Damon Runyon News

June 20, 2024

The Damon Runyon Cancer Research Foundation has named the first cohort of the Damon Runyon Scholars Program for Advancing Research and Knowledge (SPARK), a one-year intensive cancer research internship program for post-baccalaureate students who come from varied backgrounds. The goal of the program is to provide young trainees who have the potential to become leaders in cancer research with rigorous scientific training and a network of mentors and peers to support their next steps into graduate school and beyond.

SPARK Scholars will conduct research in the lab of a current or former Damon Runyon scientist at a partnering institution around the country. Each Scholar will receive a stipend of up to $50,000, along with a living allowance and a travel stipend. Throughout the year, they will gather for unique programming to foster community among the cohort and strengthen the skills needed to be successful in a research career. They will also have the opportunity to present a poster at the Annual Damon Runyon Fellows’ Retreat alongside their mentors and other Damon Runyon scientists.

The three-year pilot program begins this year with four inaugural Scholars, selected by a distinguished committee of experts in the field. 

2024 Damon Runyon SPARK Scholars

Sangita Chakraborty is a recent graduate of Hunter College, where she earned a dual degree in Biological Sciences and Interdisciplinary Studies with a minor in Public Policy. Born in Bangladesh, Sangita immigrated to Queens, New York with her family when she was four years old. After losing an aunt to cancer when she was in high school, she set out to pursue a career in cancer research as a physician-scientist. For her, the motivation was both personal and intellectual.

“I am deeply intrigued by the dynamic nature of cancer, particularly the adaptability and resilience exhibited by cancer cells,” she says. “This fascination impels me to investigate.”

As a SPARK Scholar, Sangita will join the lab of Lydia Finley, PhD (Damon Runyon Fellow ’13-’17, Dale Frey Breakthrough Scientist ’17-’19) at Memorial Sloan Kettering Cancer Center, where she will study how cellular metabolic pathways regulate cell differentiation in stem cells and cancer cells. A mentor herself to elementary and middle school students throughout New York City public schools, she knows how transformative the mentor-mentee relationship can be.

Katelyn King holds a degree in Biology from Emory University. A Georgia native, Katelyn enrolled at Albany State University while she was still in high school, graduating in 2020 with both her high school diploma and an Associate of Sciences.  

As she now embarks on a research career, Katelyn is driven by the desire to understand and mitigate health disparities, especially the disproportionate impact of certain cancers on Black individuals. This fall, she will join the lab of Kornelia Polyak, MD, PhD (Clinical Investigator Award Committee Member ’09-’17, Physician-Scientist Training Award Committee Member ’15-’22), at Dana-Farber Cancer Institute, where she will contribute to the team’s molecular analysis of human breast cancer—a disease with an alarming and persistent mortality gap between Black women and white women.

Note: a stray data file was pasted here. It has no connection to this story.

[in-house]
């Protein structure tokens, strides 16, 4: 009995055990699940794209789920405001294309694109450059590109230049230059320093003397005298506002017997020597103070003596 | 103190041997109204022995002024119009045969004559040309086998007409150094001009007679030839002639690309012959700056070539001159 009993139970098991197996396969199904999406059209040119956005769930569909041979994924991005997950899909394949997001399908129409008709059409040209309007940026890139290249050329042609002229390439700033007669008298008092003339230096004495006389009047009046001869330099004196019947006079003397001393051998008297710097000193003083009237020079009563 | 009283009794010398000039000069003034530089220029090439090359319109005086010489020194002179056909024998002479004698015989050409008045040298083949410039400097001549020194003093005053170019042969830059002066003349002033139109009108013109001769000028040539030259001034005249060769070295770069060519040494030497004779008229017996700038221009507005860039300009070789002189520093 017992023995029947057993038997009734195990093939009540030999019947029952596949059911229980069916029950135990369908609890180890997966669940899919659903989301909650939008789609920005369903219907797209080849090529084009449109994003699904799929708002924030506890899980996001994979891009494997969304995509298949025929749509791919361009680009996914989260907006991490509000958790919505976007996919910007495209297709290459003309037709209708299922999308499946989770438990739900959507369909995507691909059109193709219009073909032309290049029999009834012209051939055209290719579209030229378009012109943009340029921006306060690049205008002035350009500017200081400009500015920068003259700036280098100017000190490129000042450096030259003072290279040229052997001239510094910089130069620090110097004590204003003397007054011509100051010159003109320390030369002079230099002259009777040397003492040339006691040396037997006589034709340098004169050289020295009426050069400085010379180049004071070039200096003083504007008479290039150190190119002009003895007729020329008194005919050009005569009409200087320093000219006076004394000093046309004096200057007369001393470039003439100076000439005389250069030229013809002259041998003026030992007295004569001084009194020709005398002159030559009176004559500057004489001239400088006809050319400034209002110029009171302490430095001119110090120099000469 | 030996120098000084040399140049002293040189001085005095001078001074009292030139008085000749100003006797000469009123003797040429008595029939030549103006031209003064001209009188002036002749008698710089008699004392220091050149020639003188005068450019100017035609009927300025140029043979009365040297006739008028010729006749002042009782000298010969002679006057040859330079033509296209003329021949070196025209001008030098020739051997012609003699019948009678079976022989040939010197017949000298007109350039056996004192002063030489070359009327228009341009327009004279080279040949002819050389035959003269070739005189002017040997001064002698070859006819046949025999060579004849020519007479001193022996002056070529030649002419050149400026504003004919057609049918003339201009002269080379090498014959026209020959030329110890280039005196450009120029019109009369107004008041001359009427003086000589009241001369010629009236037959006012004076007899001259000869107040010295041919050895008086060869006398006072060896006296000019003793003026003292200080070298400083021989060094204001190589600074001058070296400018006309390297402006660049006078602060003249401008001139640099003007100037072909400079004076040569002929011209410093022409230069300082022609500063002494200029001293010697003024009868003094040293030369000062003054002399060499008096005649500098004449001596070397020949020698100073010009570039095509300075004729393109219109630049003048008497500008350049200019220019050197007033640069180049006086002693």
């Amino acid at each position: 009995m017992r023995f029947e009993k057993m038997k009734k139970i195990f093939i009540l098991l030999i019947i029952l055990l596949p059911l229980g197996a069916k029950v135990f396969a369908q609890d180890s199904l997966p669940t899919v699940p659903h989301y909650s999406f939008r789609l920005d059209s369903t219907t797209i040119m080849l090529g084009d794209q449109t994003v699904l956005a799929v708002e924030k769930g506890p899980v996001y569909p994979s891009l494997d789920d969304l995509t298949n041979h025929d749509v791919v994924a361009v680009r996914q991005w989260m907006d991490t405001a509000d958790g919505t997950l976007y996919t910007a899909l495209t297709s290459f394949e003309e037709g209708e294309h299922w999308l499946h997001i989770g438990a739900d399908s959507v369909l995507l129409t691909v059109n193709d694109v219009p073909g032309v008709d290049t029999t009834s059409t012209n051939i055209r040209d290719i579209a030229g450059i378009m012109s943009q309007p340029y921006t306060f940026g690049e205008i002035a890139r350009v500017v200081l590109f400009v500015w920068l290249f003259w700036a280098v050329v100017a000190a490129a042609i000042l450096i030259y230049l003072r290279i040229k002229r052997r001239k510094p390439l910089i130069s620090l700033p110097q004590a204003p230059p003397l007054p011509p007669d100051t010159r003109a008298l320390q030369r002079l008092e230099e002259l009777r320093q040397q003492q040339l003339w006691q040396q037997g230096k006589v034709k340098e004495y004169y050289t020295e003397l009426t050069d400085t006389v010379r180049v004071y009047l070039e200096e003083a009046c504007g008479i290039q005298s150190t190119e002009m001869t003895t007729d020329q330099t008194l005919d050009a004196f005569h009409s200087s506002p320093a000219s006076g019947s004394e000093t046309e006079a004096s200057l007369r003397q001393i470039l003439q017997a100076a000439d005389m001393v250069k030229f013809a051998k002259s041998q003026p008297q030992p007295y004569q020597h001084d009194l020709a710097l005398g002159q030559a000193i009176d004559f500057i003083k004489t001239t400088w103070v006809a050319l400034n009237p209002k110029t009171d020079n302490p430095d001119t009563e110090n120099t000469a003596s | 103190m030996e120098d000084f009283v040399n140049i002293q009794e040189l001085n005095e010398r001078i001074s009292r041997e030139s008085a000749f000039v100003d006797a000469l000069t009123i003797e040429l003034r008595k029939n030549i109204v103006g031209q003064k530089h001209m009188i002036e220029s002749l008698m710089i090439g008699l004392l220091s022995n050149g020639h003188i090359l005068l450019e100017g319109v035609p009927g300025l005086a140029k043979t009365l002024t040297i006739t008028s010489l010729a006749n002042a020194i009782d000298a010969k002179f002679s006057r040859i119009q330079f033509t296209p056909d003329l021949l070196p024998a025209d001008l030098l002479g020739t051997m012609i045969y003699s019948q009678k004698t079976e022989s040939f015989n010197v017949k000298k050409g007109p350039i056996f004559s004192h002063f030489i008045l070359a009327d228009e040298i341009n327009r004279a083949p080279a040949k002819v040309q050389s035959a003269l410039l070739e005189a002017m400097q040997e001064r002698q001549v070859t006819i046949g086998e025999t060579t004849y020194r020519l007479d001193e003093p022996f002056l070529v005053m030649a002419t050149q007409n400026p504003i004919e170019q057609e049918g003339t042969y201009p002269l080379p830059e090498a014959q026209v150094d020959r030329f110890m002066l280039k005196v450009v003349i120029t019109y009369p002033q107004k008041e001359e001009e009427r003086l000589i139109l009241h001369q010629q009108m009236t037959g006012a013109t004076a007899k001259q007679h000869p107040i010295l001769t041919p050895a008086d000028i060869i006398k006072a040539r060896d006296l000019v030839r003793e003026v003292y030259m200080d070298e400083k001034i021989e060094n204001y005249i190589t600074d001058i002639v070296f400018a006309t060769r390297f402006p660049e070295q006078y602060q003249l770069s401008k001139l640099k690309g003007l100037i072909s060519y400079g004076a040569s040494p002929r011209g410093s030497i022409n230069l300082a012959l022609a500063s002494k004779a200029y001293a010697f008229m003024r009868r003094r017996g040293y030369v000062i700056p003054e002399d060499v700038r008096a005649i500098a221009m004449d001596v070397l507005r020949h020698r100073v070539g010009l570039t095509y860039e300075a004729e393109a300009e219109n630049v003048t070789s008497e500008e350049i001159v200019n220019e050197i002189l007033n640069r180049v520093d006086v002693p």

“I aspire to help create a more diverse and inclusive biomedical research community, one that actively works to reduce disparities in disease incidence and treatment outcomes,” she writes. 

In her free time, Katelyn enjoys spending time with her family and dog Fluffy, playing video games, and practicing the piano.

Jayati Mondal graduated from Hunter College in May with a degree in Biological Sciences. Growing up in Bangladesh and seeing her father practice medicine as a cardiologist, she was drawn toward science at an early age. Though her father could no longer practice when the family moved to the United States, he continued to encourage her interest in biology. When her great-grandmother’s cancer metastasized to her brain in 2018, Jayati personally reached out to a neurooncologist, hoping to understand the diagnosis better.

As an undergraduate, Jayati joined the lab of Andrew L. Wolfe, PhD (Damon Runyon Fellow ’15-’18), where she explored the potential of peptide nucleic acids to target lung and colorectal cancer cells with KRAS mutations. She will now return to the Wolfe Lab as a SPARK Scholar and continue making meaningful contributions toward this research.

If you had asked me three years ago, I would have envisioned myself working in a hospital or a private medical practice,” she says. “But my research experience has altered my perspective. Now, I envision my future encompassing both research and patient care.”

Carli Newman is a recent graduate of Reed College, where she received her B.A. in Biochemistry and Molecular Biology. A cancer survivor herself, she is motivated by her own experience with the disease and her connections with other patients and families to help develop more efficient treatments with fewer side effects.

The human impact of cancer, always at the forefront of her attention, inspired her to volunteer as a pediatric oncology summer camp staff member and fundraising organizer with The Goodtimes Project. Since graduating from college, Carli has worked at the Seattle Children's Research Institute with Jay Sarthy, MD, PhD, (Damon Runyon-Sohn Fellow ‘18-’22), conducting research to drive an effective chemotherapy agent with fewer toxicities to the clinic.

In the fall, she will join the lab of Christina M. Termini, PhD (Damon Runyon Fellow ’18-’21), at Fred Hutchinson Cancer Center, where she will investigate the processes that coordinate blood stem cell function during homeostasis, stress, and disease.

Carli is originally from Whidbey Island, WA, where she was first introduced to many of her hobbies, including kayaking, playing ultimate frisbee, climbing, reading, and music.